Verbs and Verbs
Verb Agreement with Other Verbs
Think of verbs as teammates who can pass the ball to each other so adroitly that the coach would be foolish to have one on the playing field and one on the bench. Verbs are teammates who play so well together that they must play in the same game, at the same time. In the language of grammar, "time" is called "tense." Usually, verbs in sentences agree by being in the same tense.
For example, the following sentences do not make sense since the verbs do not all agree in tense:
The park in Saratoga Springs is overrun with ducks, since the spring water is naturally warm and the residents fed them every day.
Naturalists who work for New York State warn that people should not feed the ducks, since over-feeding causes over-breeding, which in turn fostered disease.
But the sentences do make sense when the verbs agree with themselves in tense.
The park in Saratoga Springs is overrun with ducks, since the spring water is naturally warm and the residents feed them every day.
Naturalists who work for New York State warn that people should not feed the ducks, since over-feeding causes over-breeding, which in turn fosters disease.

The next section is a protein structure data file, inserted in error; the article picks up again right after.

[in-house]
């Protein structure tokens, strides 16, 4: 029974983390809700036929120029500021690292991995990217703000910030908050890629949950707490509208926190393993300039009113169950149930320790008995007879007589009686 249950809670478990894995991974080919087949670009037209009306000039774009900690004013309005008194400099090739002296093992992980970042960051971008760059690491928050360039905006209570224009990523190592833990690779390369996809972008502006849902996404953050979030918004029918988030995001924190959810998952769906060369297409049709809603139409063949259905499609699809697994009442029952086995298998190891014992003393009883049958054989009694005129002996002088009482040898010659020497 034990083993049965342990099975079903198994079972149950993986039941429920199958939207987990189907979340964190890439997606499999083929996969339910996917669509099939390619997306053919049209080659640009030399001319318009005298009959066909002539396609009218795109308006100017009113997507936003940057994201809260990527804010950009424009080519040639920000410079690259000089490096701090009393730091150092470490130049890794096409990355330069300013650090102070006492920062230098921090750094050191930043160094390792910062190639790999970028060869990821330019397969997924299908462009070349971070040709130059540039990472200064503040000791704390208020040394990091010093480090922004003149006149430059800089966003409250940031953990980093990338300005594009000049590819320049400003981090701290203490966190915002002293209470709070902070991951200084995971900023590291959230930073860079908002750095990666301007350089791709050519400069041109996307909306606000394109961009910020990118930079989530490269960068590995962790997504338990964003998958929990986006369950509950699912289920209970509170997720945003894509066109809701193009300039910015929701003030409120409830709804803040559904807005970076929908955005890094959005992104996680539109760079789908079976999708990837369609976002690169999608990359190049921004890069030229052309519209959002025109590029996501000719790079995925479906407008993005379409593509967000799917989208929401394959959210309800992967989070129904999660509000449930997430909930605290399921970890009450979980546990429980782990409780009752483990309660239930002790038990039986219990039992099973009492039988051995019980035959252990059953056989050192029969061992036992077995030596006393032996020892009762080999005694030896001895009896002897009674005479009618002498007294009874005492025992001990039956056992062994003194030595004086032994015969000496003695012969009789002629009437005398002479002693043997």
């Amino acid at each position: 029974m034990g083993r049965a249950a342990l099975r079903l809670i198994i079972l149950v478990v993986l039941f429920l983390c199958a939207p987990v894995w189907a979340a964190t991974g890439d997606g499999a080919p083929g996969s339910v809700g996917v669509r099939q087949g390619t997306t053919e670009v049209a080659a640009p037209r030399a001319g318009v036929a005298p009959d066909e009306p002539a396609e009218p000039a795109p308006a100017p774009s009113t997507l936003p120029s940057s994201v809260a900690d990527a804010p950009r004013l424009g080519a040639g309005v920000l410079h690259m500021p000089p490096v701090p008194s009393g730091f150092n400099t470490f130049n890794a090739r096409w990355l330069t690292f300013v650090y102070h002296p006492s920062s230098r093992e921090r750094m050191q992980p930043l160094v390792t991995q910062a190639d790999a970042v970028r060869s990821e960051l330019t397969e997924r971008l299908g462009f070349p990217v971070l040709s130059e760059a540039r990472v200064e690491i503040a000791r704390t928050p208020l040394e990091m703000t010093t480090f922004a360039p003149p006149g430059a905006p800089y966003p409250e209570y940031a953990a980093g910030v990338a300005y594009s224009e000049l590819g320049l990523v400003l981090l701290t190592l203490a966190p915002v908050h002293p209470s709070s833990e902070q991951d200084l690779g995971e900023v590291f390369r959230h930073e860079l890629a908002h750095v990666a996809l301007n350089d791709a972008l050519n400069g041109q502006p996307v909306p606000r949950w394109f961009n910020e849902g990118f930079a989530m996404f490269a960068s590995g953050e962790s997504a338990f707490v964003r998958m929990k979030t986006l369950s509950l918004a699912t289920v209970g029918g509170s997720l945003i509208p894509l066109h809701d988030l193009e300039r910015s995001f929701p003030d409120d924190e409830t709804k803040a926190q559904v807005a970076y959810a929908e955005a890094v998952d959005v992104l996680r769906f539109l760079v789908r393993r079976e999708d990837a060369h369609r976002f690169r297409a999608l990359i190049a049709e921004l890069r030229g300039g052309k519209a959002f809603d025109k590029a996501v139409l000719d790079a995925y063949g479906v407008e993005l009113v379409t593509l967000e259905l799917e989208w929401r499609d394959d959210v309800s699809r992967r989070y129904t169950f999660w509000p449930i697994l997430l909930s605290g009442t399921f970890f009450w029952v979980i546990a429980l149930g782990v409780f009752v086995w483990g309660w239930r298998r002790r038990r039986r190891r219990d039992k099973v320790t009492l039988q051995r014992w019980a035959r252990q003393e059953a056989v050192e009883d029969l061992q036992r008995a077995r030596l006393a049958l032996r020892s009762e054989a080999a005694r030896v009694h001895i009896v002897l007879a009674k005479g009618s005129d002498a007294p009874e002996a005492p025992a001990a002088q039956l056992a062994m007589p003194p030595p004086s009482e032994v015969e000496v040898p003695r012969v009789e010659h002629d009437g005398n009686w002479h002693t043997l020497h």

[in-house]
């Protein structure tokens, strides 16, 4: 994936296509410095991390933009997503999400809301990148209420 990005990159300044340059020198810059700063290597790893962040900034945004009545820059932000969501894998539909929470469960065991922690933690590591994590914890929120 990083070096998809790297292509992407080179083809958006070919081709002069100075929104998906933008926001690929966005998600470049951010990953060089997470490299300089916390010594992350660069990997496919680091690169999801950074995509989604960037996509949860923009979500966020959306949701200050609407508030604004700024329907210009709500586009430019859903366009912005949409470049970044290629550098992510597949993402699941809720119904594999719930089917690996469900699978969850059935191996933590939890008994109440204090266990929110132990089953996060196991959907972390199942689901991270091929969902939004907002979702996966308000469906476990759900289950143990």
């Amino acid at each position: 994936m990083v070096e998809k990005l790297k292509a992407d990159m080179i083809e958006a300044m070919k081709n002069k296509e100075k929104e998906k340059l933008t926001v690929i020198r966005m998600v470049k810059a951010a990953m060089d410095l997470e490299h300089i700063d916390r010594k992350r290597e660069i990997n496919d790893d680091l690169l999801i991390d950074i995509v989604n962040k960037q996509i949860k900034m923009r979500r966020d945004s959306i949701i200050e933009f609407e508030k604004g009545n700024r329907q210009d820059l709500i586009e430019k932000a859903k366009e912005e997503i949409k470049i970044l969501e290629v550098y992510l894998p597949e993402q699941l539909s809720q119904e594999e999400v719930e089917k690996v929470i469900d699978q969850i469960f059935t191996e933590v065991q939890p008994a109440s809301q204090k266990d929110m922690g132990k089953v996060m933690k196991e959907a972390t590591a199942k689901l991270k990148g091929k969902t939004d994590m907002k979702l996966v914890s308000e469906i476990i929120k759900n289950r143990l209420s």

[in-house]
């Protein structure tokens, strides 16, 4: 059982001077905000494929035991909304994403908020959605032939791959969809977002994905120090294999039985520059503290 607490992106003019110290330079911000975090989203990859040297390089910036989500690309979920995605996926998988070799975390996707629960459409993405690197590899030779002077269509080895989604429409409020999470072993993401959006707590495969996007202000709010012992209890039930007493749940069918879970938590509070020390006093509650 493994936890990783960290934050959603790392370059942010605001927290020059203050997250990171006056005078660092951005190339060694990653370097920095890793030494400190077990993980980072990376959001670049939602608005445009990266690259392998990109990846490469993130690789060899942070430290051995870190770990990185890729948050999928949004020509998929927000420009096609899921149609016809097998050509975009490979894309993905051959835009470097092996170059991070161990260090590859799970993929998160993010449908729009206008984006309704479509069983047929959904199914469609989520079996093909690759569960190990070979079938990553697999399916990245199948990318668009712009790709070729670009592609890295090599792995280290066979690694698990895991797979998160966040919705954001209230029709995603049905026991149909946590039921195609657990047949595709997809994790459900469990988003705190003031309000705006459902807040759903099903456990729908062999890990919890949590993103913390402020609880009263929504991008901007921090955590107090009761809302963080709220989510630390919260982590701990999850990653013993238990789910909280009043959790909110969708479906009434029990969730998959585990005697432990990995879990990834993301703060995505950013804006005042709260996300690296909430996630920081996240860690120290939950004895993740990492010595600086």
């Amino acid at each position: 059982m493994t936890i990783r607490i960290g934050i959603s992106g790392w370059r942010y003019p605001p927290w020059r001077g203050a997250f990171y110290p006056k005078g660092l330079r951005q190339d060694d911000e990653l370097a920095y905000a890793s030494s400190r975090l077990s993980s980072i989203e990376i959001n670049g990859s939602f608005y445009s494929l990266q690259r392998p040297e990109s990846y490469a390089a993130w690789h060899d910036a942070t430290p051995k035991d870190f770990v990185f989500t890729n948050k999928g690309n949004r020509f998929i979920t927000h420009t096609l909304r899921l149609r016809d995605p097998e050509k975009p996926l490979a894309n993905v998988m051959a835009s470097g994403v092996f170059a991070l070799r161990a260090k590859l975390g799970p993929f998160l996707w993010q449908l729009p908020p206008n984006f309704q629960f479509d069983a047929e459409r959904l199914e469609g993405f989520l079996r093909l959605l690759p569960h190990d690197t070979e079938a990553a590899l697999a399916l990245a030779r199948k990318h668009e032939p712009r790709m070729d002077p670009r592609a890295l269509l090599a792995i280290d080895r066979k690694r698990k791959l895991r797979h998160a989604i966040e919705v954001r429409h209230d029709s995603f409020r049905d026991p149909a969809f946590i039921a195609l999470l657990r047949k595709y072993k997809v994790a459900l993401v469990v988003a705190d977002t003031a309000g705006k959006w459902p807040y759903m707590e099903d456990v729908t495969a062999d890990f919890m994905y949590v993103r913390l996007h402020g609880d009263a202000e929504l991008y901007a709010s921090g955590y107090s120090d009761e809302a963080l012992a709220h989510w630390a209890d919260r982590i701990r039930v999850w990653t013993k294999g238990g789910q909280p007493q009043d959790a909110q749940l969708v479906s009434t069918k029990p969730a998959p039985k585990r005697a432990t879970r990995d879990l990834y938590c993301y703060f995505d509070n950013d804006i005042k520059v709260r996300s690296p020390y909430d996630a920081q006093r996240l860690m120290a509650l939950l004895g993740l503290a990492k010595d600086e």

Although English has many tenses, the two basic ones are present and past. There's more information, if you think it would be helpful to know more about verb tense.
You need to determine, first of all, if you have a regular or irregular verb.
Regular, present tense verbs end in -s, -es, or no ending (depending upon the verb agreement with the noun in the sentence).
Regular, past tense verbs end in -d or -ed: walked, bathed, revealed, shortened, helped, grouped, included, pulled.
Irregular verbs have their own spellings in present and past tense, which you just have to memorize (since there's no one, overall spelling rule to which they conform). These are some common irregular verbs:
|be (am, are)||was, were|